Thin order books and hefty concessions have marred the US investment-grade primary over the past two weeks, sparking concerns issuers are facing a sustained drop in investor demand in the wake of a sharp rise in interest rates.
Though many market participants had been expecting tough conditions for new borrowers, few had been prepared for the speed at which long-term bond yields shot higher at the start of the year and bruised investors who took part in the initial wave of investment grade bond offerings.
“People who bought deals on an unhedged basis were looking at a pretty serious loss so that causes people to pull back a bit. The issuers say if we’re going to hit an air pocket, that incentivizes us to move forward [on debt issuance] even more. The market needs to readjust. Bankers need to price deals so that investors get the confidence to come back," said John Sheehan, a portfolio manager at Osterweis Capital Management.
The Federal Reserve's more hawkish tone has sparked chatter the US central bank could attempt to taper bond purchases, shrink the balance sheet and raise interest rates all in the same year, a daunting backdrop that is set to become more likely following a US consumer price report showing inflation had run at around an annualized 7% in December.
Those expectations sent long-term bond yields sharply higher, pushing them to around a high of around 1.80% on Monday from 1.51% at the end of last year.
Chastened by the selloff in US government bonds, investors have been wary of diving back into a primary market that is off to a blistering start. IG issuers have raised US$107bn in the month already, the busiest start to the year since at least 2010, according to Bank of America researchers.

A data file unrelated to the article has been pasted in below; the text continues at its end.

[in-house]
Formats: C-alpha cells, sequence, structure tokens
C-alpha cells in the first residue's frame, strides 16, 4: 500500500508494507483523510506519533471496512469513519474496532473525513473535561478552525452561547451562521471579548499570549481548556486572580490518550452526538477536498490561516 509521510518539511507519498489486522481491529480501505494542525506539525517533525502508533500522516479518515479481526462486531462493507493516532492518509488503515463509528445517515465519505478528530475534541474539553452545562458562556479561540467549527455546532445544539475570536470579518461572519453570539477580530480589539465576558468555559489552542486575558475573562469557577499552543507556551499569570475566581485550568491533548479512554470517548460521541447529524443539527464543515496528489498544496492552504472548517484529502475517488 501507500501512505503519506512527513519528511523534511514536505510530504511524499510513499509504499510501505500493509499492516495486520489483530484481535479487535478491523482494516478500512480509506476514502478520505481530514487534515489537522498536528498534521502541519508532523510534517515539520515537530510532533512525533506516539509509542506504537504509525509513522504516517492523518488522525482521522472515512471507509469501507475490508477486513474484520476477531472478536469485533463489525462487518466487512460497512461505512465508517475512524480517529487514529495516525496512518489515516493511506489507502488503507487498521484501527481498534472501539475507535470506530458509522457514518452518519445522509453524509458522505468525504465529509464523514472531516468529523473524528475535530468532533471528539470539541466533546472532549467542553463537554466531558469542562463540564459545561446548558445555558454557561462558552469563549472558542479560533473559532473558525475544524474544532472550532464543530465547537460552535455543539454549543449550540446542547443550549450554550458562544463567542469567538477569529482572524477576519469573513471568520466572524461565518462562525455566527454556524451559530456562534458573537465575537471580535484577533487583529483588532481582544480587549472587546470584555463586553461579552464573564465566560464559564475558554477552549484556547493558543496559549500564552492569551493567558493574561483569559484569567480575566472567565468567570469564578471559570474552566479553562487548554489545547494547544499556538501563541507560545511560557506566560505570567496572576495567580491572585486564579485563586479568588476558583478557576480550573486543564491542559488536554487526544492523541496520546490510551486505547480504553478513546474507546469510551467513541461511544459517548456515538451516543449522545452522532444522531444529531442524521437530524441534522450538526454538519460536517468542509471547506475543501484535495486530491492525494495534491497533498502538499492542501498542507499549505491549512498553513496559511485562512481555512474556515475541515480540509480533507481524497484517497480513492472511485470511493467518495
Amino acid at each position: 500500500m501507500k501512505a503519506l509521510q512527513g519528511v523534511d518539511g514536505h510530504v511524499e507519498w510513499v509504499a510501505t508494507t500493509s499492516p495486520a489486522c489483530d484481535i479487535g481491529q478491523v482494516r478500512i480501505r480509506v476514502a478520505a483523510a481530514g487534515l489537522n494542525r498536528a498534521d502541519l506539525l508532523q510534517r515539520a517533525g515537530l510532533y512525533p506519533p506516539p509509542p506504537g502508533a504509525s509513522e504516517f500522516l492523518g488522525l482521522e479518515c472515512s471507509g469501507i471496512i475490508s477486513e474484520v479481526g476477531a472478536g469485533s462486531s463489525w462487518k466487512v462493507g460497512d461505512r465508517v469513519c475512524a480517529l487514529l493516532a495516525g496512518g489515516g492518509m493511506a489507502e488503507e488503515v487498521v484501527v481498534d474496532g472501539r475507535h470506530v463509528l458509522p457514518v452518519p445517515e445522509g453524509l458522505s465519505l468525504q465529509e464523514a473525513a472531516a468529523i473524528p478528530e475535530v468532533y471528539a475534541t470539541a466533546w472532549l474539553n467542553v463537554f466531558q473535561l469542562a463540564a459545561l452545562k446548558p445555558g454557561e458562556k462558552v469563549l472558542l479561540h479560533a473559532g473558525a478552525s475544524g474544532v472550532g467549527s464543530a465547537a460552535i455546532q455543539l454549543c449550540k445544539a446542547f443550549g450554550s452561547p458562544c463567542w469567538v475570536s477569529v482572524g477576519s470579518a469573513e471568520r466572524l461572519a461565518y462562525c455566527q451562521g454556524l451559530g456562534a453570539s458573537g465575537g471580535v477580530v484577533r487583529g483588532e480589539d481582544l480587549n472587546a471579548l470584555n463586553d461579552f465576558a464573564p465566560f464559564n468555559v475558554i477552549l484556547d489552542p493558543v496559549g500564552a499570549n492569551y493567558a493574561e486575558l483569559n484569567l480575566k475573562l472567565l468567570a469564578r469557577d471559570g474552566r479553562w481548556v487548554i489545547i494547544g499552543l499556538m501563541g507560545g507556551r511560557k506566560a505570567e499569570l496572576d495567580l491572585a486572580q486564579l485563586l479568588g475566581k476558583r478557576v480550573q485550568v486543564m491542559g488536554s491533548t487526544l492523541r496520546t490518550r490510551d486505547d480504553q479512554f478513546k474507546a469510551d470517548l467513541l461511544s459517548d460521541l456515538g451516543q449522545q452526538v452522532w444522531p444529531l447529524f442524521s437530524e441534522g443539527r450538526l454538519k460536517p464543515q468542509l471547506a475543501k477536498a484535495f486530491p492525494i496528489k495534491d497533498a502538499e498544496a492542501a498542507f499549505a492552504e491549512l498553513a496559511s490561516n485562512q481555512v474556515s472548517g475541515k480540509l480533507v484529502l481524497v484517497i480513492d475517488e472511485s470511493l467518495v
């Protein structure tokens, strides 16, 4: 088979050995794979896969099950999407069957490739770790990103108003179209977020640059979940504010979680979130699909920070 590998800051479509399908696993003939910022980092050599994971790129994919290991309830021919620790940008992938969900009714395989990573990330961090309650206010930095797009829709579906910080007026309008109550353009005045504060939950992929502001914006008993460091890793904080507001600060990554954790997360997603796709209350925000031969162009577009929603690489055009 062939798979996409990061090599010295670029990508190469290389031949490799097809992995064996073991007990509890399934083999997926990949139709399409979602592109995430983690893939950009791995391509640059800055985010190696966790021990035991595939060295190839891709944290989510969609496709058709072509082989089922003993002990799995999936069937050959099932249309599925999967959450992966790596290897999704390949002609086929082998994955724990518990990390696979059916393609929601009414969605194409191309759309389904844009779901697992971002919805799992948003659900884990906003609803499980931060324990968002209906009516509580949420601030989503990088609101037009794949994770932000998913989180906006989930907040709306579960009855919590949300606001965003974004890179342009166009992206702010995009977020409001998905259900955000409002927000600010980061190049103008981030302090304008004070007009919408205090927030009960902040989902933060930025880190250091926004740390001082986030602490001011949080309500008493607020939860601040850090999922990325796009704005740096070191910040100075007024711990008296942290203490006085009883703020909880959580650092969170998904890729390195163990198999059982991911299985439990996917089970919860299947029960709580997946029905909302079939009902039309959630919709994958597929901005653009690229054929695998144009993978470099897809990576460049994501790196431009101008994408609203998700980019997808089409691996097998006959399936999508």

FIG borrowers have been responsible for around two thirds of the supply flowing into the primary market so far this year, according to BMO. Yet investor fatigue has set in as money managers are anticipating a traditionally busy spell of supply from the large US banks, said investors.
FIG deals have seen new issue concessions of 4.9bp in the year-to-date through Wednesday, more elevated than the 1.6bp recorded by their corporate peers. Order books also came in 2 times oversubscribed for FIG borrowers, versus 2.4 times for corporates.
One FIG borrower, business development company Main Street Capital, even postponed a deal on Tuesday citing market conditions.
In a hurry
Despite this backdrop of insipid demand, foreign banks may have felt they had no choice but to get deals done this month if only to front-run the rise in interest rates and heavy US bank supply.
"There is some desire to stay ahead of the big US money center banks as they begin to exit their earnings blackout periods on Friday," said Dan Bruzzo, managing director at Amherst Pierpont.
This urgency may have led to Yankee banks bundling together their subordinated and plain-vanilla issuance into single deals, more in line with how US financial institutions have printed debt.
French bank Societe Generale raised US$5bn on Tuesday from a five-part offering, its biggest US dollar transaction, changing tack from its previous strategy of issuing in one or two parts.
At the same time, some argue this approach may make it more difficult for borrowers to drive price tension across their capital structure.
“Once upon a time, big global issuers would’ve wanted to have avoided that outcome. They would look at their capital structure and their maturity curve, and then would pick and choose parts they wanted to target. They wanted to be in control of how their curve was priced, and how the senior preferreds were priced against the subordinated debt," said Sheehan.